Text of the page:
Air Pollution Got You Down? Clean It Up With This Smog-Sucking Vacuum Cleaner

The invention creates an electrostatic field to pull smog particles down to the ground, hopefully helping to clear up Beijing's polluted skies.

(Photo: Courtesy of Studio Roosegaarde)

Oct 25, 2013· 2 MIN READ
A Bay Area native, Andri Antoniades has previously worked as a fashion industry journalist and a medical writer.

Staring out the window of his Beijing hotel room earlier this year, Dutch designer Daan Roosegaarde was struck by the miasma of smog that frequently blanketed the city’s skyline. It's unfortunate, aesthetics aside, Beijing’s air pollution problem has posed significant health risks to local residents—but it also presented Roosegaarde with the inspiration for his latest invention.

The designer recently created a ground-level “vacuum cleaner” that sucks pollutants straight out of the air. The system uses buried coils of copper, which create an electrostatic field that attracts smog particles—dragging them to the ground below while revealing large pockets of clean air above.

Once the particles are at ground level, they form a tar-like substance that can be scraped away. But instead of disposing of it, Roosegaarde wants to use it to craft a wearable reminder of the importance of environmental responsibility. "We have this idea to make rings out of the tar, like wearable jewelry," he says. "So it can be like a souvenir."

Last week, the electrostatic vacuum cleaner was successfully tested at the Technical University of Delft, but the next step is to apply the concept to a public space. And plans for that are already under way; the designer’s Amsterdam-based firm, Studio Roosegaarde will erect a small park in Beijing where the copper coils will be buried in the ground. "It's a great radical project," he says. "I can't wait to walk in the public park in Beijing next year when it's ready."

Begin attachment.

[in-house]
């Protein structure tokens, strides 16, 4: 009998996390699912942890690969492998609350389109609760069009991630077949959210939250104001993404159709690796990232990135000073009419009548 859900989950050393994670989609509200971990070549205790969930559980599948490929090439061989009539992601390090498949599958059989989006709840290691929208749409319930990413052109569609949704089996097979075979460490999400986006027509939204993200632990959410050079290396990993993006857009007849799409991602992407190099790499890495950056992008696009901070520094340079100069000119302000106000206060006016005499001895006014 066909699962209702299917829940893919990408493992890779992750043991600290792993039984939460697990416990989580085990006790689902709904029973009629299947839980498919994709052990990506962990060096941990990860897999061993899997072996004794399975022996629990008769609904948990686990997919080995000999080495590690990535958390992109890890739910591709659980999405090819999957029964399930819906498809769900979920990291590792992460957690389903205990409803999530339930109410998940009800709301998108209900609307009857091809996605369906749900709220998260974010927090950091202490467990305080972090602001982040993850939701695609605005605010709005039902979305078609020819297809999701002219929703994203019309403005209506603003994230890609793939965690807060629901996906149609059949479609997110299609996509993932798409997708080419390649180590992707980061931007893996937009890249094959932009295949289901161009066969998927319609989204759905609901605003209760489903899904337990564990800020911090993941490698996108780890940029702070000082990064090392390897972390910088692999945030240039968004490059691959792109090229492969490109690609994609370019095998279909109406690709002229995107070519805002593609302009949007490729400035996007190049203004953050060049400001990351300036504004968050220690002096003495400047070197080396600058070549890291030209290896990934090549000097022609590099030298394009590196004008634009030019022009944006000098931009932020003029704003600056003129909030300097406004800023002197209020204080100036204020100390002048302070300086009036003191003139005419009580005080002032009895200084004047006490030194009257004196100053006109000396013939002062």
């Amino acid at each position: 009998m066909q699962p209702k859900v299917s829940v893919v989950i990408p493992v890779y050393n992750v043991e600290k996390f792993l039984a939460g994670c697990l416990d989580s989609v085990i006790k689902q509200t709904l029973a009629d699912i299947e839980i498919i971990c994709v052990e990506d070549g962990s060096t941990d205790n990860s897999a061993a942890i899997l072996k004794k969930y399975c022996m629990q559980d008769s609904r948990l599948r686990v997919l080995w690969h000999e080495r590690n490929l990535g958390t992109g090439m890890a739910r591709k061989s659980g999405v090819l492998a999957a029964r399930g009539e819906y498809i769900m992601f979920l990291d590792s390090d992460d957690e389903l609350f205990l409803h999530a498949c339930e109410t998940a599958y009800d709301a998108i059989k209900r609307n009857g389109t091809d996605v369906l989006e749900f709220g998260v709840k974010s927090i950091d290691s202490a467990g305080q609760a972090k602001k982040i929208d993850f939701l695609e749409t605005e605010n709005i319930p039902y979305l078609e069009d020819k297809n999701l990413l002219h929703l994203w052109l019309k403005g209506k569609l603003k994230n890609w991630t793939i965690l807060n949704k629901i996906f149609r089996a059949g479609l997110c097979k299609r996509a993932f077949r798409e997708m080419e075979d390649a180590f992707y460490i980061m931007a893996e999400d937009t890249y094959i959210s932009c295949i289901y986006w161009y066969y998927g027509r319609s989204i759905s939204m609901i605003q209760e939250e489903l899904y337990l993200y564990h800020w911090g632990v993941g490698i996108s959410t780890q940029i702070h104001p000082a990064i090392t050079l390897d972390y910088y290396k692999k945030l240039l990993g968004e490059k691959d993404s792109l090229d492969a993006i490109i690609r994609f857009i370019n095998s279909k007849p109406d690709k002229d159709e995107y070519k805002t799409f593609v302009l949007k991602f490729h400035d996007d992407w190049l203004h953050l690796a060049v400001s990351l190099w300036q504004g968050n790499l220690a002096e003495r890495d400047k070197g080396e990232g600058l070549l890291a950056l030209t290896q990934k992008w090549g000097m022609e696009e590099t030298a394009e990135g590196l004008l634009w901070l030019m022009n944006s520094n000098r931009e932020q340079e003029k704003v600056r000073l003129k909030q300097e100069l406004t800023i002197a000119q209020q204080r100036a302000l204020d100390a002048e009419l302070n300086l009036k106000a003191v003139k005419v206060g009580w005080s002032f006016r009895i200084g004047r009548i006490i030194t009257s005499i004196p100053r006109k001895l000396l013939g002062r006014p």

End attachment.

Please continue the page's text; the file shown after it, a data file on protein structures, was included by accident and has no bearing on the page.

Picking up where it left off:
The designer and his team are known for their innovative approach to urban issues. Their recent projects include the Netherland’s "Smart Highway" system, which replaces energy-draining streetlights with glow-in-the-dark lanes and signs, as well as the “Sustainable Dance Floor,” which harnesses the power of club dancers’ movements in order to generate electricity.

The firm’s attempt to relieve at least some of Beijing's air pollution problem can’t come soon enough; with record levels of pollutants contaminating the city’s air this week, environmental officials recommended that children, the elderly, and those with breathing problems stay indoors.

But Beijing’s air quality has been notoriously bad for some time, enough that it prompted another designer to address it earlier this year. In February, British artist Matt Hope launched a project he calls the Breathing Bicycle. The bike comes with a small generator that sits on its rear wheel and is piped to a facemask that's worn by the cyclist. As the pedals turn, air is sucked into the generator’s filtration system, separating out the dust and particles, and pumping clean air into the cyclist’s mask.

Beijing is just one of many cities in China suffering under the weight of rampant pollution. The country’s coal-burning plants, vehicle emissions and manufacturing industries regularly make headlines for the environmental damage they inflict. Just last week, the city of Harbin was also shut down when fine particulate matter readings in the air surged to record-breaking levels. In September, the Yangtze River turned bright red as a result of what many suspected was nearby industrial pollution. And this summer, algae blooms blanketed the coastline of the country’s Shandong province.

Roosegaarde’s invention may provide some much-needed relief for Beijing residents desperate to see their own sky and breathe in clean air, though he’s careful to mention that his vacuum cleaner is meant to address the effects of pollution, not its causes.

Lasting change will have to come from the city's leaders, who Roosegaarde believes are finally ready for the challenge. "They're very interested to make smart decisions, to think like a network, where the desires of the people and the effect those decisions have on them are more in balance."